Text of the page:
The community was understandably upset, and the flophouse where the crime was committed was set on fire June 21, described as "vigilante justice." From the beginning, official reaction has seemed upside down.
"They bring in 20 or 30 ATF agents and go door to door and try to find an arsonist. But then when a child gets raped, you've got three or four officers and nobody's going door to door," said Tim Carew, a neighbor ["Officials Search For Arsonist, Rape Suspect"].
Even more bizarre, a report dated June 22 said "Police said they know who they are looking for, but they won't release his name or a sketch because of fear of retaliation, WLWT reported." However, the police identified him the next day as being Alfredo Lopez Cruz, and provided a photo and description. Perhaps keeping the name of a fugitive rapist secret didn't seem wise public relations. Or good police work.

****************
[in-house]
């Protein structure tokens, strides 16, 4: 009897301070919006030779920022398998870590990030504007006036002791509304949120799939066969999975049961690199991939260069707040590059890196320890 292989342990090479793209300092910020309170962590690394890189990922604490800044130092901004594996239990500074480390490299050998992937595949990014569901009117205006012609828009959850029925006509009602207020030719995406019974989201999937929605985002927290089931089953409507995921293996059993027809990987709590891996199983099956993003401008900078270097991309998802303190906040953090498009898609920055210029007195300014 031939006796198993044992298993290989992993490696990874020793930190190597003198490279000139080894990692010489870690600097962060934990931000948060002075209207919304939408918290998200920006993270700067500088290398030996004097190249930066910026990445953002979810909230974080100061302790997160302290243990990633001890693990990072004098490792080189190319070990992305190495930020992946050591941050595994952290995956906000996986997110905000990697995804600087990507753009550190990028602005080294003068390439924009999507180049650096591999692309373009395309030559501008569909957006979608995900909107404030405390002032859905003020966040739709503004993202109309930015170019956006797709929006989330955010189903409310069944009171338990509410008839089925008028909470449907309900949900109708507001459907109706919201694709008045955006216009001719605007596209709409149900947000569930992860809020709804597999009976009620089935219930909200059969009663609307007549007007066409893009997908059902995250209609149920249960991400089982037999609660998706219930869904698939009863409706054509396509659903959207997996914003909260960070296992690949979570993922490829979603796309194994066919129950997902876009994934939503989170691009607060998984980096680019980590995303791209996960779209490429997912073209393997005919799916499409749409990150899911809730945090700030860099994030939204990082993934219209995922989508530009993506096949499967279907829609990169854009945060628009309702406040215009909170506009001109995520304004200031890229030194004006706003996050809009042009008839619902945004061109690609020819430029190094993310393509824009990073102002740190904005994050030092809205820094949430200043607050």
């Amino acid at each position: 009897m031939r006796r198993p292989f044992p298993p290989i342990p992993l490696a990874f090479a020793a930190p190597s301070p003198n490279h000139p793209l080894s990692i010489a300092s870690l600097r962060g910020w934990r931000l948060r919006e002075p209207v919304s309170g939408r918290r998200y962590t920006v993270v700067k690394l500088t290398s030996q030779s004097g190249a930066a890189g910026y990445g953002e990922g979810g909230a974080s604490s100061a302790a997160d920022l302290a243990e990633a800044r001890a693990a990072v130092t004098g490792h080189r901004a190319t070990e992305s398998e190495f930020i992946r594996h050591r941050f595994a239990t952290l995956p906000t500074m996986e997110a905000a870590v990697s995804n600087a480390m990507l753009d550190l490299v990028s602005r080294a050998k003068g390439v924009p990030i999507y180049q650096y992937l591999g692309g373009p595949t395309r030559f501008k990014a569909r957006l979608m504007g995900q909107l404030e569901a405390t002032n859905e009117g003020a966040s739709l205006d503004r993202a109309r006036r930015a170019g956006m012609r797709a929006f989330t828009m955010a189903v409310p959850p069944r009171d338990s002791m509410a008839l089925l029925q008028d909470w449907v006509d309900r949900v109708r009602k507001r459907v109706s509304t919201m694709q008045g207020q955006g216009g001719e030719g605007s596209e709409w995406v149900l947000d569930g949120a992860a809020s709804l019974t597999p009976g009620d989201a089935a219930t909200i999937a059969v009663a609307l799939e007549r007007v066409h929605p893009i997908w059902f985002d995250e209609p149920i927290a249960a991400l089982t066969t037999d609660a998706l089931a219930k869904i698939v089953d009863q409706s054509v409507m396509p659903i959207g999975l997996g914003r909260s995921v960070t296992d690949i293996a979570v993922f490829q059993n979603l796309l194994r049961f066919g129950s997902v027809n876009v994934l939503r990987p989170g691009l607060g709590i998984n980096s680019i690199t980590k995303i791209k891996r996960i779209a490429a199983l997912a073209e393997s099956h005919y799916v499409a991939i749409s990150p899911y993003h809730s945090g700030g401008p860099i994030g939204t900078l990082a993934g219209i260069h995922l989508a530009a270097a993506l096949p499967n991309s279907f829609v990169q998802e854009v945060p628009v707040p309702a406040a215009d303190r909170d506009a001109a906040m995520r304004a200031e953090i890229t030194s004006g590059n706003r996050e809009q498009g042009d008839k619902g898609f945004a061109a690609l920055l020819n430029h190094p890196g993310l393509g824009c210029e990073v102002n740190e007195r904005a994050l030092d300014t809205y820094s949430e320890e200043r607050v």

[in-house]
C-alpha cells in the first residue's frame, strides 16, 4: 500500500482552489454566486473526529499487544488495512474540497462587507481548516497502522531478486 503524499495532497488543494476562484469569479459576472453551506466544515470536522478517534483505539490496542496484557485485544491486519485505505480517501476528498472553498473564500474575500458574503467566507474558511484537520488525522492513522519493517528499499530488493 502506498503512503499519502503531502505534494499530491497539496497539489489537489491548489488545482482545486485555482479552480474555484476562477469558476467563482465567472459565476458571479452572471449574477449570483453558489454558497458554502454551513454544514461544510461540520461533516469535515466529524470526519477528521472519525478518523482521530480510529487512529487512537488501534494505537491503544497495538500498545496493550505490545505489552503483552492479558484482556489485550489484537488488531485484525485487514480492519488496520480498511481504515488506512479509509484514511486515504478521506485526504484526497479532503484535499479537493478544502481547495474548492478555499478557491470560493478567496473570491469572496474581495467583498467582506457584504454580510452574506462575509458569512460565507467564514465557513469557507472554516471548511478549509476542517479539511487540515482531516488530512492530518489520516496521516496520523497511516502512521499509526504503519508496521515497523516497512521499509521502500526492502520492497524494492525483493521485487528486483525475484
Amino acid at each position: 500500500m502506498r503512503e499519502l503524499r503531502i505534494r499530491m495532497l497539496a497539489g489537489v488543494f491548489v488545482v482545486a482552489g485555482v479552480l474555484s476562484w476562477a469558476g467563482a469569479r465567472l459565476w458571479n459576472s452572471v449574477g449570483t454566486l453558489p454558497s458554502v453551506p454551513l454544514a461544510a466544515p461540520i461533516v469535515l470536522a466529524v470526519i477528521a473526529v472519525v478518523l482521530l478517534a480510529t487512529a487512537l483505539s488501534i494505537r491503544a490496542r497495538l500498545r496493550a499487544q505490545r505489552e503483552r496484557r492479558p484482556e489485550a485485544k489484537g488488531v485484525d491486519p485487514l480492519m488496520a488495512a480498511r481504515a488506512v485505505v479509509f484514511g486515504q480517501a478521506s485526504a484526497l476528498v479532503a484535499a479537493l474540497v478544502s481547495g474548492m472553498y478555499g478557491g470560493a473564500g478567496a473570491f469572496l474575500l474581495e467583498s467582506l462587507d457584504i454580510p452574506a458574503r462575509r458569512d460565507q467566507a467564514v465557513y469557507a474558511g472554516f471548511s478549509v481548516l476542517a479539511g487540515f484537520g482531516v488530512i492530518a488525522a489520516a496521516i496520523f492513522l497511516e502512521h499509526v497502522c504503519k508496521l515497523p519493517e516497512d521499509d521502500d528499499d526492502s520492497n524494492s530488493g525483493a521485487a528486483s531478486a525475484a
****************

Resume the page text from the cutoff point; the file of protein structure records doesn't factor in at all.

When some do-gooders organized a "peace" march June 24, it was jeered by townspeople who felt the rape of a child was being overlooked in the insistence on smiley-face diversity. The victim's father agreed:
"What about my daughter? I mean, she's afraid to come home because that's how scared she is, but I don't see no one marching for her."
The press has been full of boilerplate backlash stories about hispanics as victims. On July 17, there was a widely run AP story stressing the need for "dialogue" and "healing the community," with just a passing mention of the crime and nothing about the name of the rapist or propects for catching him. Evidently the rape of a nine-year-old girl was thought too much of a downer, given the agenda of "healing."
In fact, Alfredo Lopez Cruz remains at large, and police say "leads are drying up."
It's likely the citizens of Hamilton would feel more tranquil if the government were protecting them in the basic ways it is supposed to. As the left loves to say, "No justice, no peace."